New Steel Production Capacity in ASEAN and What Will Happen?

Posted on 04 September 2020

There are many new investments moving out of China. One major reason is the Chinese Government Supply Reform. One of the thrusts of the Supply Reform initiative was to optimize the capacities of the Steel Industry, forcing the closure of inefficient capacities and consolidating the State Owned Enterprises, which will improve industry profitability amidst slowing economy in China. As a result, China’s steel mills will have to look for another place in order to continue its production and continue to expand and export to other countries and even send the products back to China.

ASEAN, where the steel market is fast growing, is becoming a major destination for steel investments. Over the past years, many investments in steel projects in ASEAN have come from many countries such as Japan, South Korea, Taiwan and of late, China. To many, ASEAN is an attractive growth market, often viewed as a large economic bloc with a population of about 650 million inhabitants. There are opportunities to supply products in ASEAN and to participate in the region’s development, and sometimes, the best way to do so is to invest in the region.

Right now, there are many Chinese steel investments in ASEAN. And there are many more being proposed in the region. More than just after an attractive market, many Chinese steel companies are not able to grow further in China due to the Supply Reform, hence have decided to pursue opportunities in ASEAN. This region’s proximity to China as well as the investors’ familiarity with the Chinese market, also makes this region an attractive investment destination.

 

Who are they and where are their destinations?

Indonesia, Malaysia and Philippines seem to be the main destinations for those steel industry Foreign Direct Investments (FDI).

In Indonesia, there is a large steel producing cluster located in Cilegon, West Java. Krakatau and Krakatau POSCO, both having a capacity of about 4.8 million tonnes of steel are set up there. Over the next few years, there are plans to increase the total capacity to 10 million tonnes. On the way from Cilegon to Jakarta, lies the new Gunung Blast Furnace 1.5 million tonne steel plant, which will be up and running in 2020.

All over Indonesia, there are other large integrated steel projects being proposed, namely, Hebei Bishi Group (6 million tonnes) project in Semarang, middle of Java island, Dexin Steel 3.5 million tonne long products steel plant in Sulawesi and another proposed USD 2.7 billion Sinosteel project in Kalimantan. These projects are apparently for the production carbon steel products, mainly used in the construction sector.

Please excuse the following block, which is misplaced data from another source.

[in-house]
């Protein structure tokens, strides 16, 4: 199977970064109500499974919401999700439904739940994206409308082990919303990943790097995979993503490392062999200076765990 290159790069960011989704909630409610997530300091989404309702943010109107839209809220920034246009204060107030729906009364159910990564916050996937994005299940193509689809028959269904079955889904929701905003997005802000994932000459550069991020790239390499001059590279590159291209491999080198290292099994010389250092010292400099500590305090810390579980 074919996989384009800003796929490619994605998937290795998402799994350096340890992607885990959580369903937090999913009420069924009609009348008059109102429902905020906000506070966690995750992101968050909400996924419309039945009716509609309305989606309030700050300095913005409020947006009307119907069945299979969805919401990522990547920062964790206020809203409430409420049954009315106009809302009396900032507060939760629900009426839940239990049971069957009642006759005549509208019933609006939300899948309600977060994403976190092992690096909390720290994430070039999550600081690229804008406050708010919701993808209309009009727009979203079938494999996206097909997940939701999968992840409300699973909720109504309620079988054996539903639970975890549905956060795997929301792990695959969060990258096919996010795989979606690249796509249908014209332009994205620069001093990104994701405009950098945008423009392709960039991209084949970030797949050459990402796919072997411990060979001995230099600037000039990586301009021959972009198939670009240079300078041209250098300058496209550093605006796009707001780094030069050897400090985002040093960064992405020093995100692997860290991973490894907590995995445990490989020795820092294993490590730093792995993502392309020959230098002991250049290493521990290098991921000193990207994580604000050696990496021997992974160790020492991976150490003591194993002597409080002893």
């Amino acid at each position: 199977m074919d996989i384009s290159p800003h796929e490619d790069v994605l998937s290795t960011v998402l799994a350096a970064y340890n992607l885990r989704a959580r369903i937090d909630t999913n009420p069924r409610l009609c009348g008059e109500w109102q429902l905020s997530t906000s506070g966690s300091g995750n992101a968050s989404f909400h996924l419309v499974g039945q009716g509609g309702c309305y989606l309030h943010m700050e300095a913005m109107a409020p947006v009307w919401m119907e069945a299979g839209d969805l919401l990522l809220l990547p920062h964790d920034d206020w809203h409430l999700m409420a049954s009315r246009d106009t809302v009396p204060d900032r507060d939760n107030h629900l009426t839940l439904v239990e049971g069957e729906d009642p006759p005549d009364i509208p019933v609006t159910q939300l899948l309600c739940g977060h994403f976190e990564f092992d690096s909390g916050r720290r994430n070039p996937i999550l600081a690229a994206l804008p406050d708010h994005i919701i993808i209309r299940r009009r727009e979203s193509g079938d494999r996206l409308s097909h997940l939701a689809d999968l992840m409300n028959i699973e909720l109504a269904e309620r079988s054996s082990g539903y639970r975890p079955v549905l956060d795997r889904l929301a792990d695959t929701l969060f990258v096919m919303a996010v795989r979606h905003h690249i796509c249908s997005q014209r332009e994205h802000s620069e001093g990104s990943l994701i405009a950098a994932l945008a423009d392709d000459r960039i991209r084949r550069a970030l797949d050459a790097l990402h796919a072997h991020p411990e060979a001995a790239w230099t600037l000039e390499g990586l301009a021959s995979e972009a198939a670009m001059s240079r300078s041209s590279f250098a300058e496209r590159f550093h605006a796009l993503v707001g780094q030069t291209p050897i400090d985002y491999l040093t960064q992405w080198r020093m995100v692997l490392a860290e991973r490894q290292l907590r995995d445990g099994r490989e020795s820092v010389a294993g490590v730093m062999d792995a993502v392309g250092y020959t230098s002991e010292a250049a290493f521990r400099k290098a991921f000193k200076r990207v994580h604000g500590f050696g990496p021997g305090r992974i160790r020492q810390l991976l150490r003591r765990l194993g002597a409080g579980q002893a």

Over the last 4-5 years, Tsingshan and Jiangsu Delong have invested in nickel and nickel iron production facilities in Indonesia, which provided the lowest costs of production. Total production capacity was 2.8 million tonnes of nickel production, more than 3 million tonnes of stainless slab and more than 6 million tonnes of stainless sheet (HRC and CRC).

In Malaysia, Eastern Steel and Alliance Steel have been operating for some years, with Alliance Steel being the new entrant that started in October 2018. Another huge 10 million tonne steel project is being considered in East Malaysia, by WenAn steel.

Philippines has long been low in production capacity, compared to other countries, and all of current production is long product rolling mills. Other new investment plans from China in Philippines include Panhua Group (10 million tonnes of flat steel) and HBIS SteelAsia JV (plan of 8 million tonnes of long steel in 2023 and 2026).

China’s investment in Indonesia includes Kunming Iron and Steel (4 million tonnes of flat steel), Eastern Steel (2 million tonnes of flat steel-start first phase in 2018), WenAn Steel (plan to build 10 million tonnes of flat steel in 2021/22) and Alliance Steel (3.5 million tonnes of long steel – already started operation), Hebei Bishi Group (3+3 million tonnes) and Desin Steel (3.5 million tonnes of long steel).

There are many other proposals, to build integrated steel mills in Myanmar and Cambodia as well.

If all the above investment of integrated mill capacity on stream together with investment from other countries such as Korea, Taiwan, Japan and the investment from local mills within ASEAN itself, there will be an additional 50 million tonnes of steel coming from China and all together 61.5 million tonnes of steel production capacity from all countries in ASEAN. Approximately, by 2026 there will be up to 151 million tonnes of steel production capacity within ASEAN region. 

Will new production capacity be sufficient or overwhelming to serve domestic steel demand?

ASEAN’s steel demand was about 81 million tonnes in 2019. At that time, the ASEAN steel demand forecast was an average rate of between 4% and 5% each year. 

Comparing with 151 million tonnes of capacity estimated earlier, it will take about 20 years for demand to catch up with this capacity level.

Source : SEAISI